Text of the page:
Situated in the Parish of Kirk Malew this quaint little Church was built in 1772 and is attached to the parish Church of Kirk Malew.

This Church that was built to accommodate about  200 people and was intended to provide a more convenient Chapel of Ease together with a parish school for those from the outlying mountainous districts!

This image was captured on my Nikon D80 SLR with a Nikon 18-135 F3.5/5.6 G AFS DX lens at 22mm, converted into sepia to give a “Ye olde World” look and cropped in Adobe Photoshop CS5.

Click on the image for a larger view!

St Marks Church - Malew © Peter Killey

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Named after Lieutenant Governor Henry Brougham Loch this Isle of Man Railway Steam Train No 4 “Loch” pulls into a sunny Port Erin Railway Station.

I love the little oil cans on the top of the bumper 🙂

The images was captured on my Nikon D80 SLR with a Nikon 18-135 F3.5/5.6 G AFS DX lens at 28mm and cropped in Adobe Photoshop CS5.

Click on the image for a larger view!

Isle of Man Railways - Steam Train Loch - © Peter Killey

 

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Langness lighthouse on Langness Peninsula was designed by Thomas Stevenson (Robert Louis Stevenson’s father) and first lit in 1880 and was finally automated in 1996 by the Northern Lighthouse Board.

The cottages and lighthouse are now famous for being owned by Top Gear presenter Jeremy Clarkson and his wife.

The footpath around the rear (or seaward side of the lighthouse) has recently been the subject of a Public inquiry on the Isle of Man which has ruled in favour of the ramblers.

The images was captured on my Nikon D80 SLR with a Nikon 18-135 F3.5/5.6 G AFS DX lens at 30mm and cropped in Adobe Photoshop CS5.

Click on the image for a larger view!

Langness Lighthouse, Holiday home of Jeremy Clarkson - © Peter Killey

 

 

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The large stone in the wall in the bottom left of the image is known as the “Whipping Post” legend has it that it may have been used to tie the local vicars horse up too, however, its origin is more likely to be that it formed part of a semi-circle of similar stones associated with a pre-historic burial site.

The images was captured on my Nikon D80 SLR with a Nikon 18-135 F3.5/5.6 G AFS DX lens at 20mm and cropped in Adobe Photoshop CS5.

Click on the image for a larger view!

St Peters Church - Church Road Onchan - © Peter Killey

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Standing on Dandy Hill in Port Erin on a beautiful sunny Sunday afternoon overlooking Port Erin Bay with Bradda Head and Milner Tower in the background.

The images was captured on my Nikon D80 SLR with a Nikon 18-135 F3.5/5.6 G AFS DX lens at 62mm and cropped in Adobe Photoshop CS5.

Click on the image for a larger view!

Bradda Head Port Erin © Peter Killey

 

 

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A beautiful cold, crisp sunny winters Saturday afternoon on the Isle of Man and a typical Manxscene looking towards Peel Beach and Promenade from Peel Breakwater whilst having a cuppa tea from the kiosk on the Breakwater 🙂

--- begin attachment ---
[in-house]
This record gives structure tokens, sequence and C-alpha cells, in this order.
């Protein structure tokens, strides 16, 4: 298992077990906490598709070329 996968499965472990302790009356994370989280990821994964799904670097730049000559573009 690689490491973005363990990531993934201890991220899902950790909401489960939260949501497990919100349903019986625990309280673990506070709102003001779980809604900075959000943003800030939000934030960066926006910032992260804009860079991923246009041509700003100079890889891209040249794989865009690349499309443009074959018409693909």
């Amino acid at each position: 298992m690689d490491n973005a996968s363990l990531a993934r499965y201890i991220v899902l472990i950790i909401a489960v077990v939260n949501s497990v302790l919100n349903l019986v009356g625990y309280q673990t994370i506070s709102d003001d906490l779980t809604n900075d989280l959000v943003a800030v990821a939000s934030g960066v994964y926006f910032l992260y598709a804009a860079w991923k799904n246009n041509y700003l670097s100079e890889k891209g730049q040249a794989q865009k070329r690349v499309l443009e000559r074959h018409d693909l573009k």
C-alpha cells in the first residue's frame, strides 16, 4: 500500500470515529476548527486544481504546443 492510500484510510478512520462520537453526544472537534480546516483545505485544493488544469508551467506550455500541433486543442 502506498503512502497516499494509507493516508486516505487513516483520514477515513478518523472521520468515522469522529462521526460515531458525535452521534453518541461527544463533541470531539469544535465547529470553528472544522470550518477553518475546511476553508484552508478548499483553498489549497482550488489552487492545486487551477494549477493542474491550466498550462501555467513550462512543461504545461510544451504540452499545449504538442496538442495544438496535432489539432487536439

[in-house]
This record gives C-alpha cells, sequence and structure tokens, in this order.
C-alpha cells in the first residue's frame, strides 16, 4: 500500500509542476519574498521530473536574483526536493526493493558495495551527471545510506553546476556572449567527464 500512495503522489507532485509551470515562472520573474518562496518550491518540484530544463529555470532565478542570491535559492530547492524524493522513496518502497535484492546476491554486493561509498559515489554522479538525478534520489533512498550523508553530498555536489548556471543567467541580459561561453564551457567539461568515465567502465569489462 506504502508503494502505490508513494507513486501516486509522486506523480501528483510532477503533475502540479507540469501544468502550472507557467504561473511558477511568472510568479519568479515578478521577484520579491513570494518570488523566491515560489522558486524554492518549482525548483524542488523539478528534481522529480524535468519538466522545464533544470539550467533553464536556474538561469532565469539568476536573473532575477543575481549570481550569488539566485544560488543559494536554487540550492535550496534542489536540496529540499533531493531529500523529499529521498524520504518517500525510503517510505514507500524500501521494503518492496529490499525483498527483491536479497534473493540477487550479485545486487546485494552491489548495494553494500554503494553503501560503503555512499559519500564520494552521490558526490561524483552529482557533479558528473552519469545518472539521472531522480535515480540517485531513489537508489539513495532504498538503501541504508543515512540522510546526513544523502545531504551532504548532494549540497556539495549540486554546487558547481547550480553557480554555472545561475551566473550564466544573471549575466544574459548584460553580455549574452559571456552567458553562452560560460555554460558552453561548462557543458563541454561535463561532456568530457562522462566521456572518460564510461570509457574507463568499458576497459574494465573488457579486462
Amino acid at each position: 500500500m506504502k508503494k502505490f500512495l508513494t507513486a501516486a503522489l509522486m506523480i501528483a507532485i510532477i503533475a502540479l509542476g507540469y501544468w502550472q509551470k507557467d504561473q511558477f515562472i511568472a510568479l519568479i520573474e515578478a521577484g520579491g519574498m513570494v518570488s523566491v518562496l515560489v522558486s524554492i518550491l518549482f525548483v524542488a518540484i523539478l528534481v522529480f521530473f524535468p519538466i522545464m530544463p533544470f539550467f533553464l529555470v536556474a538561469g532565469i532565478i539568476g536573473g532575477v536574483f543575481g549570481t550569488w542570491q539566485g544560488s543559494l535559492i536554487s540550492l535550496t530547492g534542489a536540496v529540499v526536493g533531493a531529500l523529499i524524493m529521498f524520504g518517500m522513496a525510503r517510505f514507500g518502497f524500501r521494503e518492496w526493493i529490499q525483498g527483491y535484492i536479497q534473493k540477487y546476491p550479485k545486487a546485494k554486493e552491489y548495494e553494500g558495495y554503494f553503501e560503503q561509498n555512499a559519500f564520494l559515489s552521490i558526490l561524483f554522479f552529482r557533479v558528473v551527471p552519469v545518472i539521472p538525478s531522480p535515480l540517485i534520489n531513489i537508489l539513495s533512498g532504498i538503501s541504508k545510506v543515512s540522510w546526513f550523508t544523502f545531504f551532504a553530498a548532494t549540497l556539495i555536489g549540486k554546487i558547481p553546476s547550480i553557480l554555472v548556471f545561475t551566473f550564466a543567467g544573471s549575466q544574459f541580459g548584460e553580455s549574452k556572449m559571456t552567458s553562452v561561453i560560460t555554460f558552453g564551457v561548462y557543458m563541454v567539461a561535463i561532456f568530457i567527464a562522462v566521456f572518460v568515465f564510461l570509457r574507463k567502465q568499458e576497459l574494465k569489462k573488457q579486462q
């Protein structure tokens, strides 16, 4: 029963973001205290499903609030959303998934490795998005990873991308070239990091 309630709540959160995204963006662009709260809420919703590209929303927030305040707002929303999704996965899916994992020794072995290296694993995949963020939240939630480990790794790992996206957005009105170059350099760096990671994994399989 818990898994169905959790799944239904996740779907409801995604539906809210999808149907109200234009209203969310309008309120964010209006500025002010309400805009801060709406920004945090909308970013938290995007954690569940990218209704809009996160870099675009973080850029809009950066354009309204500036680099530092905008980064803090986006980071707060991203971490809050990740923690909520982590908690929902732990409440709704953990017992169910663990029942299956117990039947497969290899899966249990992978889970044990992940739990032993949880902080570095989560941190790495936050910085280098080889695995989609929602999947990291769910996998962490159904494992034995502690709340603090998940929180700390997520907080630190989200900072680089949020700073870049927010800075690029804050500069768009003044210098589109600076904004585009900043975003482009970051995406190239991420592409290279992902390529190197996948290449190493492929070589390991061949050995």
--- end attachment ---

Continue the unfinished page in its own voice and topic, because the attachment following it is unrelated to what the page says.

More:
The images was captured on my Nikon D80 SLR with a Nikon 18-135 F3.5/5.6 G AFS DX lens at 90mm and cropped in Adobe Photoshop CS5.

Click on the image for a larger view!

Peel Promenade and Beach © Peter Killey

 

 

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This stone-built, Norse-Celtic chapel is dedicated to St. Michael and dating from around the 12th century.  It is now consists of just four walls and a bell turret. The chapel would have replaced a Celtic keeill which possibly goes back to the beginnings of Christianity in the Isle of Man several centuries earlier.  There was a graveyard associated with the early keeill which contained some very early lintel graves. The graveyard, of which no trace remains visible, was used until about 1870 for the burial of shipwrecked mariners and Roman Catholics.

The image was captured on my Nikon D80 SLR with a Nikon 18-135 F3.5/5.6 G AFS DX lens at 22mm and cropped in Adobe Photoshop CS5.

Click on the image for a larger view!

St Michael's Chapel © Peter Killey

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These tree statues are hauntingly situated in a field on the Sulby Glen Road and depict two chain saw sculptres from local chain saw artist Nick Barlow, “The Wizard” is about 12 feet high and “The Angel” measures about the 10 feet.

Certainly worth taking a look if your down that way 🙂

The images was captured on my Nikon D80 SLR with a Nikon 18-135 F3.5/5.6 G AFS DX lens and cropped in Adobe Photoshop CS5.

Click on the images for a larger view!

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Whilst out and about today I captured this image of Kirk Braddan new Cemetery on the Braddan Road, the Mortuary Chapel is in classic Manx style designed by John Jefferson and was opened circa 1843, John Jefferson also designed what is now Joseph Bucknalls in upper Church Street and the former Methodist School in Peel by Albany Road Corner (Thanks to local Historian Peter Kelly for all his help and information)

The Cemetery is such a wealth of Manx history and the graves of two famous Manx people spring to mind, Archibald Knox and Henry Bloom Noble, incidentally my Grandad and Grandma Killey are also buried in this graveyard.

The image was captured on my Nikon D80 SLR with a Nikon 18-135 F3.5/5.6 G AFS DX lens at 20mm, converted into sepia to give a “Ye olde World” look and finally cropped in Adobe Photoshop CS5.

Click on the image and corresponding links for a larger view!

Kirk Braddan New Cemetery - © Peter Killey

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